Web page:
Portland to Butte. Two hobo panhandlers in back of bus on way out at midnight said they were bound for The Dalles—a small farming and lumber town—to beat a dollar or two. We rolled in the big darkness of the Columbia River Valley, in a blizzard. I woke up after a nap and had a chat with one of the hoboes.
Said he would be an old-time outlaw if J. Edgar Hoover had not made it against the law to steal. I lied and said I had driven a stolen car from N. I woke up at Tonompah Falls: hundreds of feet high, a hooded phantom dropped water from his huge, icy forehead. I was scared because I could not see what was in the darkness up beyond the hood of the ice—what hairy horrors, what night?
The bus driver plunged along over mad ridges. Then northeast through Connell, Sprague, Cheney wheat and cattle lands like East Wyoming , in a gale of blizzards, to Spokane. Visions of Montana. I saw clusters of houses homesteading in the wild mountain holes. We rose to the heights in the snowy gray; below in the gulch one single shack light burned. Two boys in a car almost went off the ridge avoiding our bus.
In Butte I stored my bag in a locker. A drunken Indian wanted me to go drinking with him, but I cautiously declined. A short walk around the sloping streets in below-zero weather at night showed that everybody in Butte was drunk.
This was a Sunday night—I hoped the saloons would stay open until I had seen my fill. They close at dawn, if at all. I walked into one great old-time saloon and had a giant beer.
I could not take my eyes off him. Ah, dear Father.
On the Road
I saw old-timers sitting around in an old ramshackle inn in the middle of the snowy prairie —playing cards by old stoves, at noon. A boy of twenty, with one arm missing, sat in the middle of them.
How sad! But how protected he is by Montana. Nowhere else in the world would I say it were at all beautiful for a young man to have but one arm. I shall never forget that boy, who seemed to realize that he was home. You can have your Utopian orgies: I should prefer an orgy with the Montanans.
Spain... on the Road Again
From Montana to Minnesota. The mad bus driver almost went off the road on a sudden low snowdrift. Another eastbound bus was stuck, and many cars. The cause of the congestion was a small panel truck carrying slot machines to Montana. Eager young men with shovels came from the little town of Dickinson, most of them wearing red baseball caps, led by the sheriff, a strong joyous boy of twenty-five or so. Some of the boys were fourteen, even twelve. I thought of their mothers and wives waiting at home with hot coffee, as though the traffic jam in the snow was an emergency touching Dickinson itself.
Where in the effete-thinking East would men work for others, for nothing, at midnight in howling, freezing gales? We in the bus watched. Once in a while a boy came in to warm up. Finally the bus driver, a maniacal and good man, decided to pile on through. He gunned the Diesel Motor and the big bus went sloughing through drifts. We swerved into the panel truck: I believe we may have hit a jackpot. Then we swerved into a brand-new Ford.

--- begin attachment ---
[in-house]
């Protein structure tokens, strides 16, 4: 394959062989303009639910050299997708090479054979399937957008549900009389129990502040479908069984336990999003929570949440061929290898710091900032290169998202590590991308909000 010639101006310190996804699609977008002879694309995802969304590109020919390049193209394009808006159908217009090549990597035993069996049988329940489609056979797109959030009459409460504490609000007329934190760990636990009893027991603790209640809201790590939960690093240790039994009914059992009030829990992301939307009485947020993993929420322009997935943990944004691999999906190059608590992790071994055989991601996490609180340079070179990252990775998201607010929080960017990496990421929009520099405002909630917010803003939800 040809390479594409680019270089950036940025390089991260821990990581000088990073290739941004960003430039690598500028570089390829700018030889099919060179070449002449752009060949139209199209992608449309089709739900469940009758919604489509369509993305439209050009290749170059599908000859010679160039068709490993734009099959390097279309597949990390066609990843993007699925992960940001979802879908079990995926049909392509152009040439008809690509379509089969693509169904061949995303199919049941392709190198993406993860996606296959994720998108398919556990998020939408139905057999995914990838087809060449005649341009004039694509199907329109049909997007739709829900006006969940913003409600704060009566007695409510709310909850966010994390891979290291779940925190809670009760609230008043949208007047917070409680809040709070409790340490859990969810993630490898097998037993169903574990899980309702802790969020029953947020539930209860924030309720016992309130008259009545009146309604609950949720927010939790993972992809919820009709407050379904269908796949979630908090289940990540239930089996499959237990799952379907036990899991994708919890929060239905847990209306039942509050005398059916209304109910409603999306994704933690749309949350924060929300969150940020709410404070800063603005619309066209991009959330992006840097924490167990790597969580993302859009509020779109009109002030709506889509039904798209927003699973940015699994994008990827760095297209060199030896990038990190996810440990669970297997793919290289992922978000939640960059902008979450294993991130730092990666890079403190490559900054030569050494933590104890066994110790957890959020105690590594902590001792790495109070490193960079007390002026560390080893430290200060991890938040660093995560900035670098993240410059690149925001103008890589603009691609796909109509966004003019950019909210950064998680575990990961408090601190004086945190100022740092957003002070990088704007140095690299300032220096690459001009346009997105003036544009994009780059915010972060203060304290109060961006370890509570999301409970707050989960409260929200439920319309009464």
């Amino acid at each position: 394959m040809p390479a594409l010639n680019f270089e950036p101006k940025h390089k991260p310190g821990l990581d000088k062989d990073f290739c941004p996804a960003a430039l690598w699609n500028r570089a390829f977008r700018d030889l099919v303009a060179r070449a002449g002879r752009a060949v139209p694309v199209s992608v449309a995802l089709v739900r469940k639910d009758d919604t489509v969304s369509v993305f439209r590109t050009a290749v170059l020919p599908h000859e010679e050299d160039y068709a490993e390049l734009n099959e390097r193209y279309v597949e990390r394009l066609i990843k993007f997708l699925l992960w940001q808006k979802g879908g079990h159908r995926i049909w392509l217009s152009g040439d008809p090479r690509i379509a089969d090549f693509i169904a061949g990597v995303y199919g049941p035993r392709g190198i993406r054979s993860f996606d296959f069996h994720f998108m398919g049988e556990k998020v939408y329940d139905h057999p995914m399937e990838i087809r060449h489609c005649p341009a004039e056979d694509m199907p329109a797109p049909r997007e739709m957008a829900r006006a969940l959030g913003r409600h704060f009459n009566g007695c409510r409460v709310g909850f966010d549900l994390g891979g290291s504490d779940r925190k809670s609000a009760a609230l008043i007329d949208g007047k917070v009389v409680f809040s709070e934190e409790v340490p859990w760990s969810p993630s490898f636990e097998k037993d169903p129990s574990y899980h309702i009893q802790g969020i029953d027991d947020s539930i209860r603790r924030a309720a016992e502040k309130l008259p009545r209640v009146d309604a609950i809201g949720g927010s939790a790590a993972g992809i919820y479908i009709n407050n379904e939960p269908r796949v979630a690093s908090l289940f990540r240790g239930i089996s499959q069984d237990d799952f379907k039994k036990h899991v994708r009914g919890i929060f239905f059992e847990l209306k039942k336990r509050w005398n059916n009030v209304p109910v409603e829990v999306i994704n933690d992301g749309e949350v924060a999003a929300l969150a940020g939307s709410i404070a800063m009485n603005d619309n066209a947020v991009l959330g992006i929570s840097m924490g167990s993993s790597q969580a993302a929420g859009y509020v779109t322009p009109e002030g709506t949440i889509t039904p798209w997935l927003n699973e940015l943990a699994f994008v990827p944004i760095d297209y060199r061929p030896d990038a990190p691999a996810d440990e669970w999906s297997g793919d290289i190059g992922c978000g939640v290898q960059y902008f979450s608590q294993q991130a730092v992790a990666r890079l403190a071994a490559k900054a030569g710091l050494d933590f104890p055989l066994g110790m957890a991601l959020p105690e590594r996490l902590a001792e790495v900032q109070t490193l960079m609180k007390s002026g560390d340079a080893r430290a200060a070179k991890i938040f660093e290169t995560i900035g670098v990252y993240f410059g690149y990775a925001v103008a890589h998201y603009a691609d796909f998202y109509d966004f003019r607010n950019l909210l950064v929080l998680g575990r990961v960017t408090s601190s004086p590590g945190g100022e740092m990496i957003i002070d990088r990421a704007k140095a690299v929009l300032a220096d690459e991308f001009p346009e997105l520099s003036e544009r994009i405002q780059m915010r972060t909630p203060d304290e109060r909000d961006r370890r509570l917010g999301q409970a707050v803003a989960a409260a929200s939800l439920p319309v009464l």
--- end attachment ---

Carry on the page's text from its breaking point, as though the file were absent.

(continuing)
Finally, after an hour of travails, we were back on dry ground. I wish that I had been born and raised in Dickinson, North Dakota. The trip across sunny, flat Minnesota was uneventful. How dull it was to be in the East again: no more raw hopes; all was satisfied here. The sad fact about the modern American small city like Poughkeepsie is that it has none of the strength of the metropolis and all the ugly pettiness. Dismal streets, dismal lives.
Mystery auf HISTORY
Thousands of drunkards in bars. But out of this wreckage rises a veritable Cleophus—the Negro I met there this weekend. The future of America lies in the Negro like Cleo. I know it now. It is the simplicity and raw strength, rising out of the American ground, that will save us. Then finally the book will come out in print, in a big black volume, indicative of the darkness and solitary joy that went into its writing.
Meanwhile, I have great ideas for my future Hollywood career. In the past week, Bill, Allen, and Huncke were all arrested and put in jail—Bill for narcotics, in New Orleans, the others for robbery and etc. For the first time in ages, I want to start a new life. We—the whole family [Kerouac; his mother; his sister Nin; and her husband, Paul]—are going to move out to Colorado within a year.
A fun night - On the Road again Part #3 - Callieslife Adventure
The Kidsongs kids sang this song in their video "Country Sing-Along". It was released as single, but failed to land on the chart. Conan O'Brien performed the song as "My Own Show Again" during his Legally Prohibited from Being Funny on Television Tour , changing the lyrics to reflect how he couldn't wait to return to hosting a television series after leaving The Tonight Show earlier in the year.
Phish performed the song during the encore of their show on August 6, , closing out their record-setting night "Baker's Dozen" residency and 52nd show played at Madison Square Garden. From Wikipedia, the free encyclopedia. Top Adult Contemporary: Record Research. Retrieved Rolling Stone. Retrieved April 14, Retrieved 19 April They were stuck in the ice and snow, until spring awakened warmth and new life.
The snow started to flurry harder and I shivered in my thin, wool coat. Dejected, I turned and walked back to the hotel, wiping away tears. At the same time, the sun warmed my face and the crisp air felt refreshing. I gazed out at the river. No ducks. Instead, a lone seagull flew overhead.
I chuckled a bit at the memory of the ducks in Aurora. They might have been cold, but they were swimming.
On The Road Again - Part Three
They were surviving. There was nothing else they could do, but keep on. Sometimes they can be warm and gentle. I think even the ducks know this.